Lecture 10. Strong and weak forms.pptx
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THEORETICAL PHONETICS Lecture 10. Strong and weak forms of words
(2) Strong and weak forms q In English there are certain words which have two forms of pronunciation: (1) strong, or full, form, and (2) weak, or reduced, form. § These words include form-words and the following pronouns: 1. personal 2. possessive 3. reflexive 4. relative, and 5. the indefinite pronoun some, denoting indefinite quantity. § These words have strong, or full, forms when they are stressed, e. g. He will do it. [↘hi: wil du: it] (and nobody else)
(3) Notional parts of speech q The notional parts of speech are usually not reduced in unstressed positions, although there are some compound words in which their second element has been reduced, e. g. sixpence [‘sikspәns], gooseberry [‘guzbәri]. q There are three degrees of reduction of strong forms: 1) The first degree consists in reducing the length of a vowel without changing its quality (quantitative reduction). Cf. (p. 186) strong forms weak forms for [fͻ: ] [fͻ] you [ju: ] [ju] he [hi: ] [hi]
(4) continuation - 1 2. The second degree of reduction consists in changing the quality of a vowel (qualitative reduction). Cf. Strong forms Weak forms for [fͻ: ] [fә] at [æt] [әt] can [kæn] [kәn] Cf. I’ll do it for him. [ail ↘du: it fͻ: him] I’ll do it for Ann. [ail ‘du: it fәr ↘æn] § Most vowels in weak forms are reduced to the neutral vowel [ә], although the long vowels [i: ] and [u: ] are usually reduced to [i] and [u] respectively. Cf. (p. 187) He will go there. [↘hi: wil gou ðεә] He will go to the cinema. [hi wil ‘gou tә ðә ↘sinimә]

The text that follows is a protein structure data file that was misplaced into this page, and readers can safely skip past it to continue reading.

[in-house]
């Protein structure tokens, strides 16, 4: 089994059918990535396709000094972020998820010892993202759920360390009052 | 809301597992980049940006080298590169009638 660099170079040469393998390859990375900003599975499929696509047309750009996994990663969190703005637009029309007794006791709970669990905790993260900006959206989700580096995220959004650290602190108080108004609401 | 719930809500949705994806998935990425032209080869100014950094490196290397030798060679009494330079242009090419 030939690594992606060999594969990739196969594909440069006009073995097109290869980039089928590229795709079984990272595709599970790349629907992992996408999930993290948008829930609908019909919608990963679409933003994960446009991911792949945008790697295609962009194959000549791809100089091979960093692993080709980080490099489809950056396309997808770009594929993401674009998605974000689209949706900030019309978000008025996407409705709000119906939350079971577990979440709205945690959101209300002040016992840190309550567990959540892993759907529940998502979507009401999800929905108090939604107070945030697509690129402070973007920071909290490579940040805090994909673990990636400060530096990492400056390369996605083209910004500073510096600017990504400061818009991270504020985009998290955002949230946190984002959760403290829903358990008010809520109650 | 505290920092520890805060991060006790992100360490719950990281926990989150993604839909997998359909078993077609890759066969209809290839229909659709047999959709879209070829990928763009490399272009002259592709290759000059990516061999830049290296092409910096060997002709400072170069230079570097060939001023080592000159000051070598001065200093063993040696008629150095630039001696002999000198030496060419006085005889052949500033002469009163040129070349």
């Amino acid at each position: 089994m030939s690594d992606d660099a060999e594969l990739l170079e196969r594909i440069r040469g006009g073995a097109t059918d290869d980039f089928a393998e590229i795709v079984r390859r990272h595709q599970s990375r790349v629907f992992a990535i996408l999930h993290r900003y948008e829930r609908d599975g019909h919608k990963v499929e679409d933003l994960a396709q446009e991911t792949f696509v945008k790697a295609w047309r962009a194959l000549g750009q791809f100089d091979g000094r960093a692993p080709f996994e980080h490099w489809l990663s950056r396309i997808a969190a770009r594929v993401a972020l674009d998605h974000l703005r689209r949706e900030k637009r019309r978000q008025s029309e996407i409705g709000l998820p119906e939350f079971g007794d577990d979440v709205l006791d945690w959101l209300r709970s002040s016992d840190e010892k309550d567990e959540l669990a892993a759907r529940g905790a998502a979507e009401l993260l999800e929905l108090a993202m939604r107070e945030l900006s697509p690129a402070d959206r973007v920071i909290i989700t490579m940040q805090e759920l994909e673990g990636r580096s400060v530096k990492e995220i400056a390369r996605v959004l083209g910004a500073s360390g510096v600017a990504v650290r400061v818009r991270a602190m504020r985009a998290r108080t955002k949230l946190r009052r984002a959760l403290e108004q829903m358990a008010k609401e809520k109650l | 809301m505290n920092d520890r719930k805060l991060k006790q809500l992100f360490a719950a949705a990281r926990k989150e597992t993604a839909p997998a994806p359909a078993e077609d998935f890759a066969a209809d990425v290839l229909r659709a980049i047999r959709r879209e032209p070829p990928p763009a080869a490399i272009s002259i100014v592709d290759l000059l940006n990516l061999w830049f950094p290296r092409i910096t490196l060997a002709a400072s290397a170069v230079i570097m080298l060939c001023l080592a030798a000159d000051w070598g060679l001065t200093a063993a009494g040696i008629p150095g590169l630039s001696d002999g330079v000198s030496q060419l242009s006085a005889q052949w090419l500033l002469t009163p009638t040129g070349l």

(5) continuation -2 (p. 187) 3. The third degree of reduction consists in the omission of a vowel or consonant sound (zero reduction). Cf. Strong forms Weak forms (zero reduction) am [æm] [m] from [frͻm] [frm] of [ͻv] [v] (vowels are can [kæn] [kn], [kŋ] omitted) is [iz] [s], [z] shall [∫æl] [∫l] must [mʌst] [mst] he him his must had have has [hi: ] [him] [hiz] [mʌst] [hæd] [hæv] [hæz] [i], [ɪ] [im] [iz] [mәs] [әd] [әv] [әz] and has have had will would [ænd] [hæz] [hæv] [hæd] [wil] [wud] [n] [z], [s] [v] [d] [l] [d] (consonants are omitted) (both vowels and consonants are omitted)
(6) Form-words used in their strong forms The following form-words in certain positions are used in their strong forms, even when they are unstressed. 1) Prepositions have their strong forms: (a) when they are final, e. g. Do you know where I come from? [‘du: ju ‘nou wεәr ↗ai kʌm frͻm] (p. 191) (b) when they are followed by an unstressed personal pronoun at the end of a sense-group or a sentence, e. g. She was not listening to him. [∫i wәz ‘nͻt ↘lisniŋ tu: him] 2) Auxiliary and modal verbs, as well as the link-verb to be, have their strong forms at the end of a sense-group or a sentence, e. g. (p. 192) Who is absent to-day? Ann is. [‘hu: iz ↘æbsәnt tәdei |↘æn iz] 3) The indefinite pronoun “some in the meaning of “certain” has always strong form, even when it is unstressed, e. g. For some reason they call it the Circle. [fә sʌm ‘ri: zn ðei ‘kͻ: l it ðә ↘sә: kl] q There are some form-words which are never reduced. They are: which, what, where, on, in, with, then, when, how.